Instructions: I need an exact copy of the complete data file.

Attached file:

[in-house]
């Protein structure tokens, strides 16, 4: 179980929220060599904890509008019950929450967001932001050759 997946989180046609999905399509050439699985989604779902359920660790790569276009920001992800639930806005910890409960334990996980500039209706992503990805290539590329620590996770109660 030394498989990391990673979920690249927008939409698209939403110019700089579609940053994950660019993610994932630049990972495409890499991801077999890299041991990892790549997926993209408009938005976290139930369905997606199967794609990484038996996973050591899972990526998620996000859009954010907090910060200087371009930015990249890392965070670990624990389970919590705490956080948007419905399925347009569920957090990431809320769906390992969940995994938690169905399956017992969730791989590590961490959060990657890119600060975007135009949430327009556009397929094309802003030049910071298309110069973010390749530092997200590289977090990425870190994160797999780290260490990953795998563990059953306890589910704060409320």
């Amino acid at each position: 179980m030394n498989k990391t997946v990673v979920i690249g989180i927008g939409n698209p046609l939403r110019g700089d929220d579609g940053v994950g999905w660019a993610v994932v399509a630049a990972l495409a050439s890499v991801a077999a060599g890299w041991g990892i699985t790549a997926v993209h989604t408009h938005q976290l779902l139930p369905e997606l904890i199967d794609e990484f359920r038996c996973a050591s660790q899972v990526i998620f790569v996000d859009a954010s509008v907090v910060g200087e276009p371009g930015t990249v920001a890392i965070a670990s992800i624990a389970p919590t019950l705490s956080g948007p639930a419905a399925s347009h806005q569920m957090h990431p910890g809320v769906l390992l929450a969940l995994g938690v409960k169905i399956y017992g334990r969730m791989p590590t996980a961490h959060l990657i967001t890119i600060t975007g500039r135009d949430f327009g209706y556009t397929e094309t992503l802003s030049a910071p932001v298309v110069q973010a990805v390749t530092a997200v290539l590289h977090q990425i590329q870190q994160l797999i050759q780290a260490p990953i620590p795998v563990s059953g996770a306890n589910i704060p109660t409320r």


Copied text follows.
[in-house]
């Protein structure tokens, strides 16, 4: 179980929220060599904890509008019950929450967001932001050759 997946989180046609999905399509050439699985989604779902359920660790790569276009920001992800639930806005910890409960334990996980500039209706992503990805290539590329620590996770109660 030394498989990391990673979920690249927008939409698209939403110019700089579609940053994950660019993610994932630049990972495409890499991801077999890299041991990892790549997926993209408009938005976290139930369905997606199967794609990484038996996973050591899972990526998620996000859009954010907090910060200087371009930015990249890392965070670990624990389970919590705490956080948007419905399925347009569920957090990431809320769906390992969940995994938690169905399956017992969730791989590590961490959060990657890119600060975007135009949430327009556009397929094309802003030049910071298309110069973010390749530092997200590289977090990425870190994160797999780290260490990953795998563990059953306890589910704060409320």
């Amino acid at each position: 179980m030394n498989k990391t997946v990673v979920i690249g989180i927008g939409n698209p046609l939403r110019g700089d929220d579609g940053v994950g999905w660019a993610v994932v399509a630049a990972l495409a050439s890499v991801a077999a060599g890299w041991g990892i699985t790549a997926v993209h989604t408009h938005q976290l779902l139930p369905e997606l904890i199967d794609e990484f359920r038996c996973a050591s660790q899972v990526i998620f790569v996000d859009a954010s509008v907090v910060g200087e276009p371009g930015t990249v920001a890392i965070a670990s992800i624990a389970p919590t019950l705490s956080g948007p639930a419905a399925s347009h806005q569920m957090h990431p910890g809320v769906l390992l929450a969940l995994g938690v409960k169905i399956y017992g334990r969730m791989p590590t996980a961490h959060l990657i967001t890119i600060t975007g500039r135009d949430f327009g209706y556009t397929e094309t992503l802003s030049a910071p932001v298309v110069q973010a990805v390749t530092a997200v290539l590289h977090q990425i590329q870190q994160l797999i050759q780290a260490p990953i620590p795998v563990s059953g996770a306890n589910i704060p109660t409320r």